February 04, 2014

DCPS Increases Access to Technology Across the District  

Two Elementary Schools Are Using a Full Blended Learning Model

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As the nation prepares to celebrate Digital Learning Day this week, District of Columbia Public Schools has recently made tremendous strides to provide more opportunities and access to technology for students. Specifically this school year, two schools, Ketcham Elementary School and Randle Highlands Elementary School are fully integrating technology into traditional instruction to provide a more personalized learning experience for students. This model, known as blended learning, builds upon the work DCPS has already begun at Kramer Middle School, creating a blended learning feeder pattern in Ward 8. Halfway through the school year, this new approach is already showing promising results for students.

DCPS sees great potential in blended learning to accelerate student achievement and support teachers through small group instruction, data teachers can use in real time and personalized learning, addressing unique student needs.  DCPS’ blended learning work was recently featured in a case study by the American Enterprise Institute, noting the ways in which DCPS is taking the lead nation in providing access to online learning and technology, among other findings.  

“This innovative approach to instruction gives our students access to top of the line educational technology and software,” said DCPS Chancellor Kaya Henderson. “Students at Ketcham and Randle Highlands will experience learning that meets their own unique needs, and their teachers and principals will have important information that they can use in real time to better support their students.”

Funded by the DC Public Education Fund, this new model was made possible with grants from the Michael & Susan Dell Foundation, The Gamba Family Foundation and an anonymous donor.

Each classroom received eight brand new computers. While the teacher works with a small group of students, another small group of students works on the computers and another group reads or works independently. The groups rotates through each of these activities during the 120-minute block, enabling a smaller teacher-student ratio and fostering a more personalized approach, throughout the lesson. The online information students are  exploring automatically adjusts to their academic level and learning needs.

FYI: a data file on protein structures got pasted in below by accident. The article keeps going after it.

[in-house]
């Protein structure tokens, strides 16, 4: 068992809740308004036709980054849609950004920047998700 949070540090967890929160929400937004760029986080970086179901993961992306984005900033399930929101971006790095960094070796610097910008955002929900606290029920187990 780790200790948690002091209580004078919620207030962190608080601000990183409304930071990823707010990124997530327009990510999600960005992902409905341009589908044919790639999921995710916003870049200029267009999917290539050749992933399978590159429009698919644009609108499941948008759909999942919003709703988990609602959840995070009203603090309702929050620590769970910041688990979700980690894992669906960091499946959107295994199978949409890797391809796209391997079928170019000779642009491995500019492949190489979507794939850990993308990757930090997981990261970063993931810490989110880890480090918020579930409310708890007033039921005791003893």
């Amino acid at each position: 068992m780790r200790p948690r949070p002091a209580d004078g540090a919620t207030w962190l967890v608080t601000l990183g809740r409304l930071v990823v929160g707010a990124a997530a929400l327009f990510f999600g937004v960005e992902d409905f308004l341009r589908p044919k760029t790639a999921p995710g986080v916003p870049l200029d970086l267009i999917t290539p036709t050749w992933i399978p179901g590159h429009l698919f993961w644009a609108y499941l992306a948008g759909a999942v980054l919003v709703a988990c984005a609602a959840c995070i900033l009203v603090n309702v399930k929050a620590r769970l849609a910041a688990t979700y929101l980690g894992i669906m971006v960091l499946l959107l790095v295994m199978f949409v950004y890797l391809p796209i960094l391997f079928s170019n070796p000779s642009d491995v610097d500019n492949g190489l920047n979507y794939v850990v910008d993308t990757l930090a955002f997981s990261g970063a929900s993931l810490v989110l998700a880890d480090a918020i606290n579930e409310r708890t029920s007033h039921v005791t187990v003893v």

A team from Education Elements, a nationally recognized company that helps districts and schools develop and implement blended learning strategies, has worked with DCPS to design, implement, and support the program. Education Elements offers a range of instructional content from a variety of providers into one system and enables teachers and principals to track student progress.

DCPS has been working to ensure teachers are prepared to teach in blended learning environments. Prior to the end of the 2012-2013 school year, teachers at both Ketcham and Randle Highlands participated in a blended learning classroom simulation to experience the model firsthand. Over the summer, teachers received more in-depth training on best practices in blended learning, classroom management, and analyzing student data, as well as full training in providing online lessons. Additionally, a Technology Instructional Coach has been working across both schools to support teachers in their implementation of blended learning. The Technology Instructional Coach collaborates with the schools’ traditional Instructional Coaches to provide teachers with any resources and support that they need.

Ketcham and Randle Highlands are feeder elementary schools into Kramer Middle School, which has been using a blended learning approach since the beginning of the 2012-13 school year. Anacostia High School, to which Kramer is a feeder school, is also employing blended learning in its ninth grade academy program.

“Blended learning at Ketcham and Randle Highlands represents a deliberate evolution of a feeder pattern,” said Brian Pick, Chief of Teaching and Learning at DCPS. “We want students to be prepared to use this technology from elementary school on through middle and high school.”

To read more about DCPS’ blended learning work, click here.  

 

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